I guess the biggest challenge (other than fear of nuclear energy) is cost, so whether it'd be more financially viable to run X modular reactors vs having standardised designs/approvals for current 1GW+ units.

    6. Elledan Silver badge

      Re: The big problem however...

      As a preview of what that kind of infrastructure upgrade that'd mean, one can look at Germany, where the Energiewende has practically fallen flat due to the need to build many thousands of kilometers of HV transmission lines, but nowhere to build them: https://www.cleanenergywire.org/dossiers/energy-transition-and-germanys-power-grid

      The problem is that the only good spots for wind in Germany are in the north, but most industry is in the south, which means that most wind power on good, windy days is thrown away because there's no way to transport it (not even to neighbouring nations).

      And Germany isn't even close to decarbonising heating or transport. Virtually all heating in Germany is done with mineral oil and gas, and EVs along with accompanying chargers are exceedingly rare. This isn't helped by the fact that just about everyone in German lives in shared rental housing.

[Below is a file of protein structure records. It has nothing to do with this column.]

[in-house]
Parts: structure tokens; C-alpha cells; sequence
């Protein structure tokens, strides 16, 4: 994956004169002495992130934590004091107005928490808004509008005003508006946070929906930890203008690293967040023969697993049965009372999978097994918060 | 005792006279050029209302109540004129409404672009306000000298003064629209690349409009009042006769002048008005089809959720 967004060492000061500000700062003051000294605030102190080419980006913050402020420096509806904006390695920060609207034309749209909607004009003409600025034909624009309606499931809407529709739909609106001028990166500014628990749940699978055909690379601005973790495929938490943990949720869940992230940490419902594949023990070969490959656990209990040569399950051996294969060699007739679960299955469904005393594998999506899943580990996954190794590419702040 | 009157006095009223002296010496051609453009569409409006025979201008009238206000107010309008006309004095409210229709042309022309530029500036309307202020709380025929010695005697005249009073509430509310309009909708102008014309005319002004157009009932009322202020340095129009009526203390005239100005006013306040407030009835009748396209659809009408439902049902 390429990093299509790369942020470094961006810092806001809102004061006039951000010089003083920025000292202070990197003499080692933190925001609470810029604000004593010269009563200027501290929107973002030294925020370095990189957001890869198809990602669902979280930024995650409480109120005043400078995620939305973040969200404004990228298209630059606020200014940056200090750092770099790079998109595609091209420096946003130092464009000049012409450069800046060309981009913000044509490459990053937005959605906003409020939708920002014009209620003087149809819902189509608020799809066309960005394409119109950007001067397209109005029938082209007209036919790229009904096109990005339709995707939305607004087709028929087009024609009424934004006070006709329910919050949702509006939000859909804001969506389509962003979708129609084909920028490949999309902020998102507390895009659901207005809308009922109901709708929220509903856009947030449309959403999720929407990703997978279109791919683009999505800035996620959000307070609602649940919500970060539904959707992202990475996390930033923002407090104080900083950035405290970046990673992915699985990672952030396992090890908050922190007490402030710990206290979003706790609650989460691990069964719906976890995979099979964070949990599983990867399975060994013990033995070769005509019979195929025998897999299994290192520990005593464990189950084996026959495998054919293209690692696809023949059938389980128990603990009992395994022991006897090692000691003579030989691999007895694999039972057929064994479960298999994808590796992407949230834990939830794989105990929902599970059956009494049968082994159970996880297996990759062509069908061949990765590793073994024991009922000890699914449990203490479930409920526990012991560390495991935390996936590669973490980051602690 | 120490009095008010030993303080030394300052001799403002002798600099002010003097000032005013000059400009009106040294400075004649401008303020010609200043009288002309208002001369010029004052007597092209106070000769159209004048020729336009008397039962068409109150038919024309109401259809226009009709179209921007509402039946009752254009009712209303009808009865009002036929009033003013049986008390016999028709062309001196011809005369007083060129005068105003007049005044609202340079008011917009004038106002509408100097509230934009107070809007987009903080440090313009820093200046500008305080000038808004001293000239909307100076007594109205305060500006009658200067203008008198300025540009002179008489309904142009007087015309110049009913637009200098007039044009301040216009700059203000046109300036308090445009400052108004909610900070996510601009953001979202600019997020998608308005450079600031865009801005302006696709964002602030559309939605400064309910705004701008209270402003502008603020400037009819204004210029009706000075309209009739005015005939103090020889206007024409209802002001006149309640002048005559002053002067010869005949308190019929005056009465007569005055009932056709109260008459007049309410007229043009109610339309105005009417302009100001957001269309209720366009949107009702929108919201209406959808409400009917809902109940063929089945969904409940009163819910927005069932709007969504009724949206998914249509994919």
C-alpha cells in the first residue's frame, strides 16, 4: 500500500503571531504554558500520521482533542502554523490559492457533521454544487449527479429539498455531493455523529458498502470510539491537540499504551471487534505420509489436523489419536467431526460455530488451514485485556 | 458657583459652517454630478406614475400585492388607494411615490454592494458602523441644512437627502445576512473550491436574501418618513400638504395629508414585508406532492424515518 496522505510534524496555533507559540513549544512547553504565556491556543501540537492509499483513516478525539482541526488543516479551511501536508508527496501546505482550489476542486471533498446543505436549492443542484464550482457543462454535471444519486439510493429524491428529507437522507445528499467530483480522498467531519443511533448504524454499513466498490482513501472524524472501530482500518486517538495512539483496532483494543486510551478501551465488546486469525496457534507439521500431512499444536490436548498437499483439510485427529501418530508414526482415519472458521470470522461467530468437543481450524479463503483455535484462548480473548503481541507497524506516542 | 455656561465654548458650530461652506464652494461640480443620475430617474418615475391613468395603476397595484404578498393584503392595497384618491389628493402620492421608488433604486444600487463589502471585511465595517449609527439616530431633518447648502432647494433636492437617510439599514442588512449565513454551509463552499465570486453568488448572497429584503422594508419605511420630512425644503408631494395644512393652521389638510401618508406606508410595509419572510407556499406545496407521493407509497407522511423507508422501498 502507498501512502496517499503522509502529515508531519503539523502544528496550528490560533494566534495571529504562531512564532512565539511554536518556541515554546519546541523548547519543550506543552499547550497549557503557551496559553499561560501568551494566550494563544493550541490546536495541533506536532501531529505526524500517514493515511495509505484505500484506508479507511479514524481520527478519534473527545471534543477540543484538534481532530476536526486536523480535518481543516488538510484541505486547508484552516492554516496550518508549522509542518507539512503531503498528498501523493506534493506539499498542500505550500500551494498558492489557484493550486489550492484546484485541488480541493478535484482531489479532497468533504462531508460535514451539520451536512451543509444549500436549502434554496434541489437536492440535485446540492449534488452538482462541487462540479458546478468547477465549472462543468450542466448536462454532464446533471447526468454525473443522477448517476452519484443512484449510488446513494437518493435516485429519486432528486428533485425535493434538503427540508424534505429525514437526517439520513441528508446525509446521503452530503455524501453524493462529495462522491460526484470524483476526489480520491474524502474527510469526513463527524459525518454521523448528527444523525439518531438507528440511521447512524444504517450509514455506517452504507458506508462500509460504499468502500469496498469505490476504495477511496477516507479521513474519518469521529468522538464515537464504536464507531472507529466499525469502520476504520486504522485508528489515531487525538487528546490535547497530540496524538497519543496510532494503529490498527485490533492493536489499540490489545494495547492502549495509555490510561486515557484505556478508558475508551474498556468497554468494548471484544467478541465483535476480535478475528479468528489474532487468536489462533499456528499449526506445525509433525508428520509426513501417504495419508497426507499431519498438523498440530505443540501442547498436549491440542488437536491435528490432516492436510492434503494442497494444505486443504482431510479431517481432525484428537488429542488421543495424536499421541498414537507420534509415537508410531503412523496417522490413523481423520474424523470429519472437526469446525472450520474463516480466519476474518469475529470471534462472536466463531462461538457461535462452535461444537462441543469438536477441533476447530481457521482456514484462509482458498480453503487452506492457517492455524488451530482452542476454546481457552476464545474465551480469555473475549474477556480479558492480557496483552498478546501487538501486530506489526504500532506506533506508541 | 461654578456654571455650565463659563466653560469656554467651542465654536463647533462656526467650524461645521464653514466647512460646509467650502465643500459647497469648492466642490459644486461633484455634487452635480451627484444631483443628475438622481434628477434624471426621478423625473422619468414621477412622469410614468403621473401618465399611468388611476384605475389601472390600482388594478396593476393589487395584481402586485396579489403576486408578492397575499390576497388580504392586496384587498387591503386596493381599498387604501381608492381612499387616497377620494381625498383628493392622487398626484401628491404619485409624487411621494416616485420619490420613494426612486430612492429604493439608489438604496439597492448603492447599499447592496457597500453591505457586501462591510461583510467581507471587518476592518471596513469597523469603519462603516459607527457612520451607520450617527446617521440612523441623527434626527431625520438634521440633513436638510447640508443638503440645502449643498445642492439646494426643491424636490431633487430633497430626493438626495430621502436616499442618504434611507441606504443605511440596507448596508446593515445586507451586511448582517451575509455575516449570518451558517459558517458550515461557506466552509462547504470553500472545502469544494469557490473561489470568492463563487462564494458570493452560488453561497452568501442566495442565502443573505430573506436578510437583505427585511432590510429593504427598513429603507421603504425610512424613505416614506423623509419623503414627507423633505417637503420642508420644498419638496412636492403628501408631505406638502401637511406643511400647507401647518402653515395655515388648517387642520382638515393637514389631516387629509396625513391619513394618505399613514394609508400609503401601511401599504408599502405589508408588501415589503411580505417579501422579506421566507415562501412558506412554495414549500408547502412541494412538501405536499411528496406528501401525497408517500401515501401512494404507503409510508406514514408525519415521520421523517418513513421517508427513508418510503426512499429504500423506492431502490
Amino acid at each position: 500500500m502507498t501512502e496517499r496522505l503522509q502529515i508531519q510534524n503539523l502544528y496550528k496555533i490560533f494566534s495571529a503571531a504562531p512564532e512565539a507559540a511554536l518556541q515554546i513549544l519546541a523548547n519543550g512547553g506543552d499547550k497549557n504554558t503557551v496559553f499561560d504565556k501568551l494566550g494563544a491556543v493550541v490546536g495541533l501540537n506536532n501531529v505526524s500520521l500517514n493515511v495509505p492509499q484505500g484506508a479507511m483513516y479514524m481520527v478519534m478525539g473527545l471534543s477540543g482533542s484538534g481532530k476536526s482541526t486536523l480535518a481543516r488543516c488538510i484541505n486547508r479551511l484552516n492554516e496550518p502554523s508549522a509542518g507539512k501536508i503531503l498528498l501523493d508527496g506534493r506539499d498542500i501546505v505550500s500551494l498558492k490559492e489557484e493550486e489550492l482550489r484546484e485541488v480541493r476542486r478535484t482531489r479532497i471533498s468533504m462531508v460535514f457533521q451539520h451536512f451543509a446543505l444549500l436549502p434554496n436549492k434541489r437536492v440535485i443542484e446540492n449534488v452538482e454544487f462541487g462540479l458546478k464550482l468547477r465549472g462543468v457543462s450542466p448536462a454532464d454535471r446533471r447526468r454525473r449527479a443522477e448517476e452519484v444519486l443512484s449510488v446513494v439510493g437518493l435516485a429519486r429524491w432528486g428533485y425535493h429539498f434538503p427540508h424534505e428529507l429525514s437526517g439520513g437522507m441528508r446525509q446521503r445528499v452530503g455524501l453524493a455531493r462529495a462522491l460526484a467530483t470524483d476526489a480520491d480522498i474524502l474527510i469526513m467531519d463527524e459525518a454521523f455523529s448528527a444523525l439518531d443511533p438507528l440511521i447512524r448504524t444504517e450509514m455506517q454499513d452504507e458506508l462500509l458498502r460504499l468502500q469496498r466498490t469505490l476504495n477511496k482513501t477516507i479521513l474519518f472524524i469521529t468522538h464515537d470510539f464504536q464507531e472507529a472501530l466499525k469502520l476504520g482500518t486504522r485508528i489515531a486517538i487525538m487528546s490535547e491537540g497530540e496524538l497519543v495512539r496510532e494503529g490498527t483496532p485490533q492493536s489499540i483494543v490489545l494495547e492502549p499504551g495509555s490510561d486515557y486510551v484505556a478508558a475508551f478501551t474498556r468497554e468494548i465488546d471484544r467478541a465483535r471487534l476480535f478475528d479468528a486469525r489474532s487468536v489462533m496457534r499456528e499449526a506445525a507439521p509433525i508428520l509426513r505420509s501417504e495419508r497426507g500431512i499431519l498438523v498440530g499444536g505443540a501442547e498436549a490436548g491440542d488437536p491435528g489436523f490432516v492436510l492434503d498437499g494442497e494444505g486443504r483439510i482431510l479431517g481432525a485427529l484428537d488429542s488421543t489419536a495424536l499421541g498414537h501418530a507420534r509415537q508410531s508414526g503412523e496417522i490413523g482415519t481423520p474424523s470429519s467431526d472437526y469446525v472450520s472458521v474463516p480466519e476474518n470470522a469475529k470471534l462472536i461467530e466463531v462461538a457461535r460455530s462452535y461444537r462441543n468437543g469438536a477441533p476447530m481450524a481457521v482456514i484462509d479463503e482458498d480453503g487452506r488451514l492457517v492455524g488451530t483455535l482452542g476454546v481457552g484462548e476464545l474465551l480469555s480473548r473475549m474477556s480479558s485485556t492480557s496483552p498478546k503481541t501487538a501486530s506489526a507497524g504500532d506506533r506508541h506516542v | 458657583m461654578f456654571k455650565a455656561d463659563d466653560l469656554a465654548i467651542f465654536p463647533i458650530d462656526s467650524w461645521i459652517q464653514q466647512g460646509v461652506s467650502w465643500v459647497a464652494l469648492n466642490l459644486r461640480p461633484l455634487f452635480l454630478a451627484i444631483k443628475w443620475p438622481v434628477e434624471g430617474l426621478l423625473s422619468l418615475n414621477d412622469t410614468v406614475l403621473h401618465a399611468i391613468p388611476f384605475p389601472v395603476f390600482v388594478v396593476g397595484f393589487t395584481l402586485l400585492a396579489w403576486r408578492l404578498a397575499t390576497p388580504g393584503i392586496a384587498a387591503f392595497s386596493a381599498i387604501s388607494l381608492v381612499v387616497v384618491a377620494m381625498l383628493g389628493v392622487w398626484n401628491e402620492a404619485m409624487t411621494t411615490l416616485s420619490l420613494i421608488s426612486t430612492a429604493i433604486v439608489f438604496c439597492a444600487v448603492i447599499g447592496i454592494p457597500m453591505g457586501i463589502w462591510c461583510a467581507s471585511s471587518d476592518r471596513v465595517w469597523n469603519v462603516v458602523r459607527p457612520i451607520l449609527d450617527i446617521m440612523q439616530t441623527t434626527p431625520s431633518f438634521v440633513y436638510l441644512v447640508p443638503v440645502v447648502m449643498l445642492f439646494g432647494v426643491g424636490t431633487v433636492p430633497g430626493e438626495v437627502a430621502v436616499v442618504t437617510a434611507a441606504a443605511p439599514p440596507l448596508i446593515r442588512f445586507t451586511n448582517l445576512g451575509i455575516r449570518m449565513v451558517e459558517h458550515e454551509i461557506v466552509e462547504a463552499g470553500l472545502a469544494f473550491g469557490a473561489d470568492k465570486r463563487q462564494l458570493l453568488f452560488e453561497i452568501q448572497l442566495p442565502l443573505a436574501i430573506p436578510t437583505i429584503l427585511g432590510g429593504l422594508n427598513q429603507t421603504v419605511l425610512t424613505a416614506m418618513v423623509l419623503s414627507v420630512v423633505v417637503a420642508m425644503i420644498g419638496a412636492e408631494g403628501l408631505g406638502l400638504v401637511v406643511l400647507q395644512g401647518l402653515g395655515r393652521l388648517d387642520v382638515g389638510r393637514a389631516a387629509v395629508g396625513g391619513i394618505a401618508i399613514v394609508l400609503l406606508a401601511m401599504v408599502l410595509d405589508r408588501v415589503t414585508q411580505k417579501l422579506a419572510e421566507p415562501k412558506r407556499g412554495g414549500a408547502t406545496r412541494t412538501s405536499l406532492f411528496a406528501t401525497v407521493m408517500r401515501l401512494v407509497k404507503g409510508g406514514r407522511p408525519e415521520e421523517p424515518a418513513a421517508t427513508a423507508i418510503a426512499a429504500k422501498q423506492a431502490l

Looking across the border in France, I feel a lot more optimistic about just building out nuclear power in-situ, skip the massive HV transmission line build-out and the environmental destruction that'd cause, switch homes to electric heating and somehow figure out how to make EVs work with cramped rental homes.

      1. Jan 0 Silver badge